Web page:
Love is one of the most powerful forces on Earth. Unfortunately, I find that women who are most critical of their bodies are missing a degree of self-love. Do you find yourself looking in the mirror and having negative thoughts about certain parts of your body? Do you find yourself saying things like, “If only my thighs were slimmer,” or “I wish my butt wasn’t so flat”?
When I teach my fitness classes, I often invite my students to do some of the exercises with their eyes closed in order to really feel the movement. On a neuromuscular level, training the body while creating positive thoughts and making that positive connection is scientifically proven to be one of the most powerful ways to create and reinforce a positive body image. And, on a non-scientific level, it just feels good!
A while back, I had a client who was struggling with his weight. Unfortunately, he felt about as excited about exercising as he did about doing laundry. We dug into his athletic past and found that he had been discouraged by his physical abilities, which had turned into a near fear of moving his body.
We both knew that he would have to exercise to achieve his weight-loss goals, so I encouraged him to think about what physical activities he had enjoyed as a child, before the fears started building. After all, all children like to play.
Diet. I shiver just hearing the word. Don’t you? How many have you tried? Most importantly, how many have failed you?
Food is always a part of our life experience. In my home country of Sweden, we socialize a lot around food. In the world of fitness, proper nutrition is vital for making progress and increasing energy levels. As a child, food is a necessity for growth and development, and as we get older, we become more aware of our diet’s impact on our longevity. So why then do we get lost in the middle?
Believe it or not, spring is right around the corner! In Los Angeles where I live, it has already started: The days are getting longer, the birds are chirping louder outside my window and I’m starting to feel that subtle energy change, both in my personal training clients and in myself!
This is the time when there is so much “newness” happening that I like to use it as a catalyst to create a resurgent flow of energy for the rest of the year. The best thing about creating this flow of energy is that the byproducts can include a fitter body, more energy and an influx of self-confidence.
But I can’t stress enough that change takes time. Starting too many things all at once usually ends in exhaustion and a feeling of “I MUST DO” instead of “I WANT TO.” One of the best ways to overcome the inertia and the absolute best way of creating a habit and sticking to it is to change slowly and repeat the new positive pattern over and over again. And over the next ten weeks, that exactly what we’re going to do!
This month I am reminded of the courage it takes to continue to open our hearts in faith, even when we have been pained by loss or heartbreak. There is nothing more heartbreaking than being faced with the inevitable: our mortality, and the remembrance that life is impermanent. This is a reality we deal with each day, and yet the desire to live must carry within it a gratitude of remembering or the faith of forgetting.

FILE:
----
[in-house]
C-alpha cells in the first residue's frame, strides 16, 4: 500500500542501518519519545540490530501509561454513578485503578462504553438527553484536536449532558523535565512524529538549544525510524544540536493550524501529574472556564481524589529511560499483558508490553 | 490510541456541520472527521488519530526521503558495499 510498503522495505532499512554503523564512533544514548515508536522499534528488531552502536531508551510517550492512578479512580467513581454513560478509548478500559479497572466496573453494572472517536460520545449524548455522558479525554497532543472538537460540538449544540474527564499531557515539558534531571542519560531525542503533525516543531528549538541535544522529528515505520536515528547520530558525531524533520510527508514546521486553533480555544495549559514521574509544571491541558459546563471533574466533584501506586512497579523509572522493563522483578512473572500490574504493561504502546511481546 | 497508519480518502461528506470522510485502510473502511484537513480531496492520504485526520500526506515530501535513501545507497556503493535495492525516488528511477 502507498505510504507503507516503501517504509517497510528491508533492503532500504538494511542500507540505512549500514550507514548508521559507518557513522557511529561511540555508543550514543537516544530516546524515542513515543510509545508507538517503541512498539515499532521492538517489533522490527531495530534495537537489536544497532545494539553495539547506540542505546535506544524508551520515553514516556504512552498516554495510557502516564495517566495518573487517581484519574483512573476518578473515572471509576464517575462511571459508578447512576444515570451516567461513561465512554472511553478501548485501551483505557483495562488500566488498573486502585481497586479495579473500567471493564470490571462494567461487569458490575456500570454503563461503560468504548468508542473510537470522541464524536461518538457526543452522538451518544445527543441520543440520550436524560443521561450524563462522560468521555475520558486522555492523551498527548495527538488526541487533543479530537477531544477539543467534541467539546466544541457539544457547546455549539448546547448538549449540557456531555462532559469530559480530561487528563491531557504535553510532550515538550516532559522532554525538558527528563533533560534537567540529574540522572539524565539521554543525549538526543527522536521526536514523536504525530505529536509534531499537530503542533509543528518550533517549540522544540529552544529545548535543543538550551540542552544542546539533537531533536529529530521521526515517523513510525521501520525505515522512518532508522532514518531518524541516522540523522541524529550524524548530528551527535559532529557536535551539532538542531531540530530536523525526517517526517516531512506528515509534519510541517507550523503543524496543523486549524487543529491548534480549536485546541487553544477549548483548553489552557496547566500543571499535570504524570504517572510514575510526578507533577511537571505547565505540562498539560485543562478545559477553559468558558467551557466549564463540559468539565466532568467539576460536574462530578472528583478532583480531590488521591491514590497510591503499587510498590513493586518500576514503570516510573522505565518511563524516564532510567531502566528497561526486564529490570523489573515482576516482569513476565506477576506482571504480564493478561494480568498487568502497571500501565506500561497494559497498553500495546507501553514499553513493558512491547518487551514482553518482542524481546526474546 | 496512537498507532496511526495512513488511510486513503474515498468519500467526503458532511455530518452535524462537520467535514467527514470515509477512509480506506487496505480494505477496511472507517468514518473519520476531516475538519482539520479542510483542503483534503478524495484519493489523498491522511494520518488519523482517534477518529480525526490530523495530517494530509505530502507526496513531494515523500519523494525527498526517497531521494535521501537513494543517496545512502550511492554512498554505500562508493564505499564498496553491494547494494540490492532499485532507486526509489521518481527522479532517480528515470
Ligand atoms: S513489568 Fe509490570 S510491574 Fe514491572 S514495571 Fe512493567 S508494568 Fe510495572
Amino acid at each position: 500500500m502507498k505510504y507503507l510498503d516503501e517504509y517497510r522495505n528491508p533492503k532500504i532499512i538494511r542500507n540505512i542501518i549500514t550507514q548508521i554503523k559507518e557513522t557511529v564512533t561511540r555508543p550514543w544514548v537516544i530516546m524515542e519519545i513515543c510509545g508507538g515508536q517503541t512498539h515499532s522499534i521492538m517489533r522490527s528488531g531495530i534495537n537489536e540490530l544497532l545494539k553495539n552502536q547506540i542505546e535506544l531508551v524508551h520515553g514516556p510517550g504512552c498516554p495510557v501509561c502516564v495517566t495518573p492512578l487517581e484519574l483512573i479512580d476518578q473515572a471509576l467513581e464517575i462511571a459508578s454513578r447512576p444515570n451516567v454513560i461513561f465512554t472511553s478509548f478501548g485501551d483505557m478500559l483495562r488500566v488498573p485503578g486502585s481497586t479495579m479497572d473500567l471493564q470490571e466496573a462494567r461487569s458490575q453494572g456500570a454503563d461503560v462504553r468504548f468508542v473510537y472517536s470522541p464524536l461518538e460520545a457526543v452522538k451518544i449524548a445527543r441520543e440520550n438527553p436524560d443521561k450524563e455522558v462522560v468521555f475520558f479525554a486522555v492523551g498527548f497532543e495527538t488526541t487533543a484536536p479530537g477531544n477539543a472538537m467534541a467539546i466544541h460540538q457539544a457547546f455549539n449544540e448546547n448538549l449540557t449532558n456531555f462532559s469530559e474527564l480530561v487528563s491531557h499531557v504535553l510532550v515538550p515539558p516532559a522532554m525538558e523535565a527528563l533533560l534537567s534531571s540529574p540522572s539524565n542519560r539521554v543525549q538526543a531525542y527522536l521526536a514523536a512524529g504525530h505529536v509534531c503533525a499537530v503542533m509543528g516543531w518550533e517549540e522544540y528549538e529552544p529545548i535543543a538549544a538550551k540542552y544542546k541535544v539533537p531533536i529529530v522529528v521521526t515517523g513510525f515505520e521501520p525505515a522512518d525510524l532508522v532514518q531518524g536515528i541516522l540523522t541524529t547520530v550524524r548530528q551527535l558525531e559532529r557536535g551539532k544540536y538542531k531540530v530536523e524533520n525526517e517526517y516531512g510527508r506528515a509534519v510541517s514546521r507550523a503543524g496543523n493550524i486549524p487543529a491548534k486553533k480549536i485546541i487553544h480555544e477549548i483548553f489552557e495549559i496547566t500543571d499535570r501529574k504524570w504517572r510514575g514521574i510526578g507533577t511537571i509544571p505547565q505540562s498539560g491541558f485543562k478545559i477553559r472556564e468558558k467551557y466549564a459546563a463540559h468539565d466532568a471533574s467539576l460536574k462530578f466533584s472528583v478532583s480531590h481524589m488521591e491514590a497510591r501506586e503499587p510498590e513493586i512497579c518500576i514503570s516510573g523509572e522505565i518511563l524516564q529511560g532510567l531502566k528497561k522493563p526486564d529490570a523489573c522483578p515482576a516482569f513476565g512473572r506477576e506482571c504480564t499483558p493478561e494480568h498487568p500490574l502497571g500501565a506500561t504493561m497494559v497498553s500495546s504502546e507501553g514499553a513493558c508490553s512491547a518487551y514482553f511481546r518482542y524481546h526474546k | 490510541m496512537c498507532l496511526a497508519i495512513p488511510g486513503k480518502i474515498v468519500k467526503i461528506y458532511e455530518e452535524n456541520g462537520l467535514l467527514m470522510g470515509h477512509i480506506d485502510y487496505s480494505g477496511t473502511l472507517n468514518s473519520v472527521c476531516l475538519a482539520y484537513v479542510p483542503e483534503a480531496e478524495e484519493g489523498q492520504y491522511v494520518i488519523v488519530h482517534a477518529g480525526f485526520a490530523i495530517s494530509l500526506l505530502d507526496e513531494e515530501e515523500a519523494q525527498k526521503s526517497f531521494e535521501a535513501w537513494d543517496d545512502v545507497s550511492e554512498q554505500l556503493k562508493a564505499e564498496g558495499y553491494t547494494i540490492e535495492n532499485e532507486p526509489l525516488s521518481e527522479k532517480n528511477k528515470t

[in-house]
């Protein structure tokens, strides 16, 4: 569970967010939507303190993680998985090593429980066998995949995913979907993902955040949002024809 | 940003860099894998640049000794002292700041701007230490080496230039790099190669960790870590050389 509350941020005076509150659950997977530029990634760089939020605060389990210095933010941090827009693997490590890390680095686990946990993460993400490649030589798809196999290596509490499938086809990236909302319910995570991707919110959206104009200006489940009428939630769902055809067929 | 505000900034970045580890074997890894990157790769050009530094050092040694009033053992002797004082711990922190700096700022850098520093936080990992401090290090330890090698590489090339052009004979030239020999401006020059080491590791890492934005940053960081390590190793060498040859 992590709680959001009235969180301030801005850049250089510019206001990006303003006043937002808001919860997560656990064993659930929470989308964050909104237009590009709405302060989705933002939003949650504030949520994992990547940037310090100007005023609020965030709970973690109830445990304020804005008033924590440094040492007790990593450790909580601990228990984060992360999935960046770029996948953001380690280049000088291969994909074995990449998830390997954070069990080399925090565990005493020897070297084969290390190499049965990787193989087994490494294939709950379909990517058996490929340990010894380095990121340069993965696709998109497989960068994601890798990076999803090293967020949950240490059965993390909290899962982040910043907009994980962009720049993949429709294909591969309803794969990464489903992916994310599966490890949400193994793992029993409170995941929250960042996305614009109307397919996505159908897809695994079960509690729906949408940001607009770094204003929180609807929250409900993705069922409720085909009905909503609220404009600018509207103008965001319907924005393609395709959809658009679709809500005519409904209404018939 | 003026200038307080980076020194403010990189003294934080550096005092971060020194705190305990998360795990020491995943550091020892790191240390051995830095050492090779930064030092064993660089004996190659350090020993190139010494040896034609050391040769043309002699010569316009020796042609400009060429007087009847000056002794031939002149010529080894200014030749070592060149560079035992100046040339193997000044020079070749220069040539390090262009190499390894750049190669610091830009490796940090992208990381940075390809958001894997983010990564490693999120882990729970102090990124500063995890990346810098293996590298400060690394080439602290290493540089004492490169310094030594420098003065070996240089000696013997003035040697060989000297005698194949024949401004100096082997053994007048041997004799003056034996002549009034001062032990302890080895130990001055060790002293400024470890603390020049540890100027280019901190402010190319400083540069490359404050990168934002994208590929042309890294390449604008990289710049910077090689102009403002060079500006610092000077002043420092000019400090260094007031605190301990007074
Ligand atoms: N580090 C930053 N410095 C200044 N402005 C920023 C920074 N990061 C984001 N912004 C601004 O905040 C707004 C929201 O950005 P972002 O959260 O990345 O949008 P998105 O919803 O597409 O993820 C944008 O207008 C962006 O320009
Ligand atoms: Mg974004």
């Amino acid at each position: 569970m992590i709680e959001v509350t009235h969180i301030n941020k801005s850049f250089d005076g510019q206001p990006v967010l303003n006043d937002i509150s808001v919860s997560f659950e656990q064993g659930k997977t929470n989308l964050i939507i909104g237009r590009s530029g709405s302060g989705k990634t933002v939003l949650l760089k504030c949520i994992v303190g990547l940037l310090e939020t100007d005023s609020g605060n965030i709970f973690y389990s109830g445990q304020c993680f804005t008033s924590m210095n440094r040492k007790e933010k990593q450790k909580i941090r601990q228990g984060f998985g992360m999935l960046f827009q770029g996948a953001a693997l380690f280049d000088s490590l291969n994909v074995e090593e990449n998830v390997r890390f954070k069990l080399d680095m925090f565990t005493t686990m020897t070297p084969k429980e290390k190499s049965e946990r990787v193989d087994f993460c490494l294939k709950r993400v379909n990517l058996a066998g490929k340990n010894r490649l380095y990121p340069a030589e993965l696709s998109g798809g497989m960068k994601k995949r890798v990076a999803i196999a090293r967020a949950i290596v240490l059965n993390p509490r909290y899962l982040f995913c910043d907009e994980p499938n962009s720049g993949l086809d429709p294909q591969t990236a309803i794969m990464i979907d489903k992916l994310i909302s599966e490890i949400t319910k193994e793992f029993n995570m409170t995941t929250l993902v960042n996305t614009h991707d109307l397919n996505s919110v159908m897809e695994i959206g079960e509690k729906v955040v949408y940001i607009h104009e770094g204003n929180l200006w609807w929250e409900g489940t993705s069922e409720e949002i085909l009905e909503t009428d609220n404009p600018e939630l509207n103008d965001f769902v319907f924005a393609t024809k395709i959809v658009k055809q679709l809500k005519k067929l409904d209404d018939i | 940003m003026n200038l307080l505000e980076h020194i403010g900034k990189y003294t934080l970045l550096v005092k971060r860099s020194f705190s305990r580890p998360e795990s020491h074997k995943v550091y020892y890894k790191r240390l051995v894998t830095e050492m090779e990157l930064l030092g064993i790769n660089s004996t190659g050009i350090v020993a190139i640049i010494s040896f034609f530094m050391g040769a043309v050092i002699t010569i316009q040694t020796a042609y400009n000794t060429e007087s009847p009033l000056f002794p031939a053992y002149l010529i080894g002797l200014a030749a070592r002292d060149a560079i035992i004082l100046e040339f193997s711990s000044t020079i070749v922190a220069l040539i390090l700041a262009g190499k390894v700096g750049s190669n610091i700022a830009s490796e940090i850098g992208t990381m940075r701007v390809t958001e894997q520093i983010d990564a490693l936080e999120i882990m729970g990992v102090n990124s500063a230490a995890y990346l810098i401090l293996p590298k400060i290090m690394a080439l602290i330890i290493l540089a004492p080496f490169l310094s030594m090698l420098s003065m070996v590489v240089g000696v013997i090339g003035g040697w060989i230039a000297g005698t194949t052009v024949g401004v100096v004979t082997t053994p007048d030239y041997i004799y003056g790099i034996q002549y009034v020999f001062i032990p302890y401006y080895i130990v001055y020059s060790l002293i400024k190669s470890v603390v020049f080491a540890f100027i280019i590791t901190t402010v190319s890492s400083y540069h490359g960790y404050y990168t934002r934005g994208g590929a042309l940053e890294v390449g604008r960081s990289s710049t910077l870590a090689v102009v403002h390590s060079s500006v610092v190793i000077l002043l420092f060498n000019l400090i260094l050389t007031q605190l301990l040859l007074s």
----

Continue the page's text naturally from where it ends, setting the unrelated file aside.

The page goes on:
Excuses are easy to make. They’re also contagious and can paralyze your progress, not only physically, but in other aspects of your life. I have had many clients get a good momentum going with their fitness and then, because of a bump in the road (a hectic schedule, business trip, vacation or illness), they drop off and then have trouble getting back into their routine. If you aren’t careful, all of your hard-won progress can slip away in a matter of days.
Is yoga therapy right for you? Have you tried everything under the sun to eliminate an ache, pain or chronic condition? If your doctor has suggested that you try yoga therapy (and not just yoga classes), the first step is to find a great yoga therapist to steer you into a customized practice that may potentially improve the conditions of self-healing in your body, mind and spirit.
Are millions of us born with a genetic defect that makes us produce too much stomach acid? Do we just have a major evolutionary design flaw that requires us to take powerful acid-blocking drugs to prevent heartburn and reflux?
I believe that the answer to all of these questions is a resounding “no.”
At least 10 percent of Americans have episodes of heartburn every day, and 44 percent have symptoms at least once a month. Overall, reflux and heartburn (also known as GERD, or gastroesophageal reflux disease) affect a whopping 25 to 35 percent of the U.S. population! As a result, acid-blocking medications are the third-top-selling type of drug in America today. Two other drugs to treat reflux, Nexium and Prevacid, are among the world’s best-selling drugs and account for approximately $5.1 and $3.4 billion in sales annually.
Story and photos by Kim Fuller
Welcome to the Gaiam Life food and recipe blog! We are getting our goods from our very own chefs in the Gaiam Café.
Starting next week, we will be posting at least one dish per week from the delicious and wholesome cuisine made fresh every day.
“Live to 120 years old by eating as much as you want and drinking lots of red wine!”
That’s the intriguing finding of a recent study from Harvard researcher David Sinclair and his group.